Discover more from Inquire: Learn to Think
A whodunnit - Part 1
An exploration of probability through murder - a preface
I’m sure many of you are aware of the OJ Simpson case in the US in the 90s (the 1990s for anybody reading this 100 years from now). For those who are not, OJ was an American Football (shitty sport) player whose wife was murdered along with her friend. OJ, who admitted to beating his wife in the past, was tried for the case and found not guilty. There was one aspect of the trial which is quite interesting from the point of view of probability. Alan Dershowitz, the defense counsel, said that “Only one in a thousand abusive husbands eventually murder their wives.” The conclusion he drew from that was that being abusive should not count as substantial evidence in this trial. However, Alan Dershowitz, whether knowingly or not, was missing an essential part of the story. The part he was missing was that the wife was murdered. So, the significant probability is not the chance of an abusive husband murdering their wife but that an abusive husband of a murdered wife killed her. If we ask this question, the probability goes up by a significant amount. This article estimates it to be 97%. You often find that in situations like these, when dealing with probability, the hard part is asking the right question. Don’t be concerned if you don’t see the distinction between these two questions currently. The goal of this series is to make such differences clear.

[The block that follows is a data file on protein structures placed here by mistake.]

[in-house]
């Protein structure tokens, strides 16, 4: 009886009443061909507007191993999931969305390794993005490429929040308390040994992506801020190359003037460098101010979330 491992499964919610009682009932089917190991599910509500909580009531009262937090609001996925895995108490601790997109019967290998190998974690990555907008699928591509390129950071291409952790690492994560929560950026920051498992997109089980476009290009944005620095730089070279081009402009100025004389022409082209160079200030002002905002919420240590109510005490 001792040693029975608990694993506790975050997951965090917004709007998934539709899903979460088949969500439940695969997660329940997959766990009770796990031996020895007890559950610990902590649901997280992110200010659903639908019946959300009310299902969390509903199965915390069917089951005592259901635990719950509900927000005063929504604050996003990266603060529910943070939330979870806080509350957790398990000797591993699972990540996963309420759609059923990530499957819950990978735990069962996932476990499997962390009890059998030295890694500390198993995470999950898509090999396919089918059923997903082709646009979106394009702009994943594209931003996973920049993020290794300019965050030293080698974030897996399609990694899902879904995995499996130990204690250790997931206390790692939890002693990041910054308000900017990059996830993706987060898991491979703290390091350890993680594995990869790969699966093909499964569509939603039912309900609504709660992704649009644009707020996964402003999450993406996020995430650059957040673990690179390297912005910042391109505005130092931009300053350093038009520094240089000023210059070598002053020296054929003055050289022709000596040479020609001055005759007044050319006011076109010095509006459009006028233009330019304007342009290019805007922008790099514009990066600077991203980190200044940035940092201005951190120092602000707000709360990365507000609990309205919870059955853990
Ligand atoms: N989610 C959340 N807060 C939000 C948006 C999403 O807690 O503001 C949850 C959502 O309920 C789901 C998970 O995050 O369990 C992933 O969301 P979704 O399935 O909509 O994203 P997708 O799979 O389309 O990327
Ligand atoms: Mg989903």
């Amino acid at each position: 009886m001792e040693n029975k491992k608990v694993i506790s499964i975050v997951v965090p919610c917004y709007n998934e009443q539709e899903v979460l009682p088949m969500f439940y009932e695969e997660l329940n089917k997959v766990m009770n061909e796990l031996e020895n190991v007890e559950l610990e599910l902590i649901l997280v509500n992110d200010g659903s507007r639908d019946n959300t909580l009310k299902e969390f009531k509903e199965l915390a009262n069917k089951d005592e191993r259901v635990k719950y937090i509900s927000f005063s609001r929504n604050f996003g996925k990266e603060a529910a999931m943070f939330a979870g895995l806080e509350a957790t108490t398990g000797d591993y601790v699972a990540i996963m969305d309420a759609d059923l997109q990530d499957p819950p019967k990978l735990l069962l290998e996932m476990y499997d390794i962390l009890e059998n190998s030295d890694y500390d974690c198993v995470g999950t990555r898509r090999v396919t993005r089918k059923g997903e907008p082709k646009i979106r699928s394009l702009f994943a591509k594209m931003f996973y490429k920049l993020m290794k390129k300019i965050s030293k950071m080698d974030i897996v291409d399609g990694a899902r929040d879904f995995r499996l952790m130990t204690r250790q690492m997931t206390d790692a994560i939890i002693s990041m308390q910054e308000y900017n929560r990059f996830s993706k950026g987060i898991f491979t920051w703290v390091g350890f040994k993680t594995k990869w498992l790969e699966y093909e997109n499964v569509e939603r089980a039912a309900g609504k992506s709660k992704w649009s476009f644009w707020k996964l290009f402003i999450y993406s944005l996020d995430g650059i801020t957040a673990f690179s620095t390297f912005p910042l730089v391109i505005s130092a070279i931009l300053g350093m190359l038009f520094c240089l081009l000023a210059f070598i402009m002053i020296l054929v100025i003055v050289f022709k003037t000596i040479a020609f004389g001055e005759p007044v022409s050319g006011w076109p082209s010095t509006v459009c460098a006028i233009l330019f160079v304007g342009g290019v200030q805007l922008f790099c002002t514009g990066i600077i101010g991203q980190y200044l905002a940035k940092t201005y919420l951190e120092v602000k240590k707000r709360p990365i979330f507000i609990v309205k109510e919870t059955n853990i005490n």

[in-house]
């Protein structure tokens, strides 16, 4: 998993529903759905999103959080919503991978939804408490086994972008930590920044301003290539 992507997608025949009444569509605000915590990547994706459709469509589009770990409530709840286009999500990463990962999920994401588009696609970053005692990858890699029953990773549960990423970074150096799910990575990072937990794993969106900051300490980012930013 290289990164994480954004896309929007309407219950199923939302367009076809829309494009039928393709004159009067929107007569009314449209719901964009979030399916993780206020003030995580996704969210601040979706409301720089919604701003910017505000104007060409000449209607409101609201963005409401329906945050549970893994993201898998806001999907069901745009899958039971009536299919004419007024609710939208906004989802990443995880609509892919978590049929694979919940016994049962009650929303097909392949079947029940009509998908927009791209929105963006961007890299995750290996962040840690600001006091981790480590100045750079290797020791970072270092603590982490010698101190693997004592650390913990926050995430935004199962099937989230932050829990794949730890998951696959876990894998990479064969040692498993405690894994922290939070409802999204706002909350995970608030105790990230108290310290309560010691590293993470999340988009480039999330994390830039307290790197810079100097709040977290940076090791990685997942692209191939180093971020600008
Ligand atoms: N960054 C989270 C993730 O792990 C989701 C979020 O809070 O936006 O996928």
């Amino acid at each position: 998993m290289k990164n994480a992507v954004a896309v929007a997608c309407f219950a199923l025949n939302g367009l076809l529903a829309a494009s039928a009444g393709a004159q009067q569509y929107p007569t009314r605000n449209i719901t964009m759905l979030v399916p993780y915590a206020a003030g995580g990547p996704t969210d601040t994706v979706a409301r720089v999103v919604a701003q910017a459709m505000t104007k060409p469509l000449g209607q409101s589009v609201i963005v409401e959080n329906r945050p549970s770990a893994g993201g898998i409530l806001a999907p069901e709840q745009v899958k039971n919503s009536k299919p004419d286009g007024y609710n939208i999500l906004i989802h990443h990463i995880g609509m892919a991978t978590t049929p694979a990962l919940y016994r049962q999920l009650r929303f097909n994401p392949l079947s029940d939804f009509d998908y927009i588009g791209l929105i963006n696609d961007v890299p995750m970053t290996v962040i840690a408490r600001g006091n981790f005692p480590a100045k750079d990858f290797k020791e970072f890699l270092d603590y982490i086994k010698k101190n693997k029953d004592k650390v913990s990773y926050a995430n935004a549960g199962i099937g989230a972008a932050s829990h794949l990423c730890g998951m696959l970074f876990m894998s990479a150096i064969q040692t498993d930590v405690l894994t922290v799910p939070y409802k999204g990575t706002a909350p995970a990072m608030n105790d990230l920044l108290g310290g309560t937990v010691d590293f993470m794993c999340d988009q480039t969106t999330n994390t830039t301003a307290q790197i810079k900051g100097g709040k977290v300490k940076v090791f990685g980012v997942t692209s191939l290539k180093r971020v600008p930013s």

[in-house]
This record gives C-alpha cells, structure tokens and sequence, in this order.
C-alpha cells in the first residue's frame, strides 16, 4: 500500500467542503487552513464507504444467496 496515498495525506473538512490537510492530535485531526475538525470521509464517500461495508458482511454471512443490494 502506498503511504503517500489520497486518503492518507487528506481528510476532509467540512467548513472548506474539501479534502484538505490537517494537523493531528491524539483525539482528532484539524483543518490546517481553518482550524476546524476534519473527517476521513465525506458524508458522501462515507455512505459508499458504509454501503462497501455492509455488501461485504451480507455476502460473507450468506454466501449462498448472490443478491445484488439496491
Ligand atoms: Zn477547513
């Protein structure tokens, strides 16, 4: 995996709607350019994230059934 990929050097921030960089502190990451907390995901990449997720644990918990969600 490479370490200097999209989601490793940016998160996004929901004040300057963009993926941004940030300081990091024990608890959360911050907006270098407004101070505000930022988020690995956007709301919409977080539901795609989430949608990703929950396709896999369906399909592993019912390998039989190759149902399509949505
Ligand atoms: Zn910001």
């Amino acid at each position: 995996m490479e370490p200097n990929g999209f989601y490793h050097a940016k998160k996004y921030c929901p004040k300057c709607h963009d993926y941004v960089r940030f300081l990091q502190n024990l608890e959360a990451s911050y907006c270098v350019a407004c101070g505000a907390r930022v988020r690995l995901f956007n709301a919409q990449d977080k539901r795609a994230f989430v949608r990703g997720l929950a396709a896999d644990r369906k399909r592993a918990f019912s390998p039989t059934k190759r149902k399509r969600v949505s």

This series will not deal with OJ Simpson - there is enough written about that case. Instead, it will be about a mother, Vilila and her son, Wrinje, reading about a murder in the newspapers. Given the publicly available information and what they know about the world, they try to figure out who did the murder.
Being a fundamentally lazy human being, there are times where I will make up statistics off the top of my head to avoid having to look things up. So, there will be a mixture of real statistics and fake ones. I will try to indicate when things are real and when they are not.
See you in Part 2, where we will begin the exploration. Make sure to sign up for email updates and share this with those you think may be interested.